The 12 Days of
Christmas Managing VYL:
12 Ways I try to ensure my lessons are the sparkliest thing in my VYL classrooms.
One of the toughest things about teaching little people is that, well, they behave like little people!
Not long ago I promised the ‘Teaching Very Young Learners’ Facebook group a Christmas gift. So here it is (albeit a little late). I’m sharing 12 things that have helped me over the years to improve my classroom management.
No matter how competent and confident you are with your teaching in general, Very Young Learners are not Adults or Young Learners. And teaching VYL is not the same as teaching other groups. Far from it. And it’s much easier to cope with a 5 yr old (and indeed 2, 3, 4, 6 year old) behaving like a 5 year old when you’re able to anticipate it. Learning a bit about early childhood development will help with both understanding their behaviour and also planning your lessons accordingly. Thus helping to avoid many of the classroom management issues us experienced VYL teachers know all too well. I therefore highly recommend to all those teaching VYL, particularly those new to the age group, taking a teacher development course like the International House IH VYL (Disclosure: I mention this particular course because I work for IHWO), or at least reading books, journals articles, blogs etc on the topic. Lesson planning is so very important for classroom management. All the tips in the world won’t help if the activities and language aren’t age appropriate.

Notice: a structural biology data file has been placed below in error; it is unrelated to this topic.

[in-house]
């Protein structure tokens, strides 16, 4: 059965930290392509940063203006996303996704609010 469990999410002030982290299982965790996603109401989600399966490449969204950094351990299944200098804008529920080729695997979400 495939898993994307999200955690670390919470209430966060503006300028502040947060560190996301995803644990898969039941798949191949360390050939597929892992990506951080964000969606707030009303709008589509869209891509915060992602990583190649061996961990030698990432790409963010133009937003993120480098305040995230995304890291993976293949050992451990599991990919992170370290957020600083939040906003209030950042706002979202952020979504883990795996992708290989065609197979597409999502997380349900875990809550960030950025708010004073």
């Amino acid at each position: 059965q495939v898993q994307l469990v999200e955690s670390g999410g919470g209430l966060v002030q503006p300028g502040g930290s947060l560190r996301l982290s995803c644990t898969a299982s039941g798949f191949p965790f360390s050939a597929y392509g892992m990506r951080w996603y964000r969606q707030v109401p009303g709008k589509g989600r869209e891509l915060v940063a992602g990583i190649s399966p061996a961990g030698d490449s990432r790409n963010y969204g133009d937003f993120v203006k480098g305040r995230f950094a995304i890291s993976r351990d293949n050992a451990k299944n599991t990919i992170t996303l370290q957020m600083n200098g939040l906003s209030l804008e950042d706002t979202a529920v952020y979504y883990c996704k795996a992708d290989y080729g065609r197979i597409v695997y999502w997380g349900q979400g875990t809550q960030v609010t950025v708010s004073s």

But for now what you really want is for me to get on with said tips, right? Getting there.
You should know (so that you don’t reach the end disappointed) that this post isn’t a replacement for the above or even a list of classroom implications e.g. ‘They have short attention spans so keep activities short’ (Although I do have other blog posts for that – see links at the bottom of this post). It’s not even a list of activities that work well with this age group, sorry. I don’t have anything flashy, new of fancy to share. Rather it’s a list of simple things that I have personally found to be effective for me, in my own classrooms.
Something else important to note, I called this the 12 days of managing VYL classes because I don’t think super efficient VYL classroom management something you should expect yourself to achieve overnight. Maybe not even in 12 lessons. It’s more realistic to try one thing at a time and slowly build your classroom management techniques with trial and error, tweaking as you go so that your techniques suit both you and your learners. Effective classroom management is a work in progress for all of us. With every new student, class, comes a new challenge, a new way of doing things.
WARNING: If you thought the introduction was lengthy. Get ready. Super long blog post ahead! Can you make it to number 12?